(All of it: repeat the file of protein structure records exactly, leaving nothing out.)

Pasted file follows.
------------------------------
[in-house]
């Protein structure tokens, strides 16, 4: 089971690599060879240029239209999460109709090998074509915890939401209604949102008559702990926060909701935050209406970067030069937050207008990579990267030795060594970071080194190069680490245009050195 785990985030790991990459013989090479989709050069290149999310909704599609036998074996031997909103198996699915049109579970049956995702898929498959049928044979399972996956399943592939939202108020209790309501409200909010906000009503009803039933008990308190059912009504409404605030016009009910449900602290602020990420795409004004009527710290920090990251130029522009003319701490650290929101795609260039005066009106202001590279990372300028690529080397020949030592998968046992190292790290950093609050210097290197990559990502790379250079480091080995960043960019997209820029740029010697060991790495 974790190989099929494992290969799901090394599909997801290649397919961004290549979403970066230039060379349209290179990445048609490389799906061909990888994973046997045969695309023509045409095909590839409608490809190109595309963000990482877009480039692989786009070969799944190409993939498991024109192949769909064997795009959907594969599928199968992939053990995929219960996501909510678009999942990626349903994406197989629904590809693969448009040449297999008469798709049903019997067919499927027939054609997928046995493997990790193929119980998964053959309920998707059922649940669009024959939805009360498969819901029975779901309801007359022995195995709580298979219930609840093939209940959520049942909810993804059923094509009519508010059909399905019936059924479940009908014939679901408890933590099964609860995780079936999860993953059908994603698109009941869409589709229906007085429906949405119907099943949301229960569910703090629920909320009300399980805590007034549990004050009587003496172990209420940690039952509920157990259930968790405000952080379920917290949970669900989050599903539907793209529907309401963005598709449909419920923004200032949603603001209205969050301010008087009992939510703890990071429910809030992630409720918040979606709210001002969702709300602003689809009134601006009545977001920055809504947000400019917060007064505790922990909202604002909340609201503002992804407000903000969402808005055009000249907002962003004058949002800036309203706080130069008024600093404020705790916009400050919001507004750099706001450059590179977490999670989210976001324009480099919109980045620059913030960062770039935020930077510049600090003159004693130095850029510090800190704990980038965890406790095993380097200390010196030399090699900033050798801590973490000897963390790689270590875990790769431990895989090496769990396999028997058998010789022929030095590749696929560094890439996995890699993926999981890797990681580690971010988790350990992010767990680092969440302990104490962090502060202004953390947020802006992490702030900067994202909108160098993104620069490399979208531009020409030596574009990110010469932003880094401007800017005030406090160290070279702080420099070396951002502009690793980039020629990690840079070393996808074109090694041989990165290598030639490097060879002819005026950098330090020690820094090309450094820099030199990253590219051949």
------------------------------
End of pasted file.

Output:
[in-house]
């Protein structure tokens, strides 16, 4: 089971690599060879240029239209999460109709090998074509915890939401209604949102008559702990926060909701935050209406970067030069937050207008990579990267030795060594970071080194190069680490245009050195 785990985030790991990459013989090479989709050069290149999310909704599609036998074996031997909103198996699915049109579970049956995702898929498959049928044979399972996956399943592939939202108020209790309501409200909010906000009503009803039933008990308190059912009504409404605030016009009910449900602290602020990420795409004004009527710290920090990251130029522009003319701490650290929101795609260039005066009106202001590279990372300028690529080397020949030592998968046992190292790290950093609050210097290197990559990502790379250079480091080995960043960019997209820029740029010697060991790495 974790190989099929494992290969799901090394599909997801290649397919961004290549979403970066230039060379349209290179990445048609490389799906061909990888994973046997045969695309023509045409095909590839409608490809190109595309963000990482877009480039692989786009070969799944190409993939498991024109192949769909064997795009959907594969599928199968992939053990995929219960996501909510678009999942990626349903994406197989629904590809693969448009040449297999008469798709049903019997067919499927027939054609997928046995493997990790193929119980998964053959309920998707059922649940669009024959939805009360498969819901029975779901309801007359022995195995709580298979219930609840093939209940959520049942909810993804059923094509009519508010059909399905019936059924479940009908014939679901408890933590099964609860995780079936999860993953059908994603698109009941869409589709229906007085429906949405119907099943949301229960569910703090629920909320009300399980805590007034549990004050009587003496172990209420940690039952509920157990259930968790405000952080379920917290949970669900989050599903539907793209529907309401963005598709449909419920923004200032949603603001209205969050301010008087009992939510703890990071429910809030992630409720918040979606709210001002969702709300602003689809009134601006009545977001920055809504947000400019917060007064505790922990909202604002909340609201503002992804407000903000969402808005055009000249907002962003004058949002800036309203706080130069008024600093404020705790916009400050919001507004750099706001450059590179977490999670989210976001324009480099919109980045620059913030960062770039935020930077510049600090003159004693130095850029510090800190704990980038965890406790095993380097200390010196030399090699900033050798801590973490000897963390790689270590875990790769431990895989090496769990396999028997058998010789022929030095590749696929560094890439996995890699993926999981890797990681580690971010988790350990992010767990680092969440302990104490962090502060202004953390947020802006992490702030900067994202909108160098993104620069490399979208531009020409030596574009990110010469932003880094401007800017005030406090160290070279702080420099070396951002502009690793980039020629990690840079070393996808074109090694041989990165290598030639490097060879002819005026950098330090020690820094090309450094820099030199990253590219051949």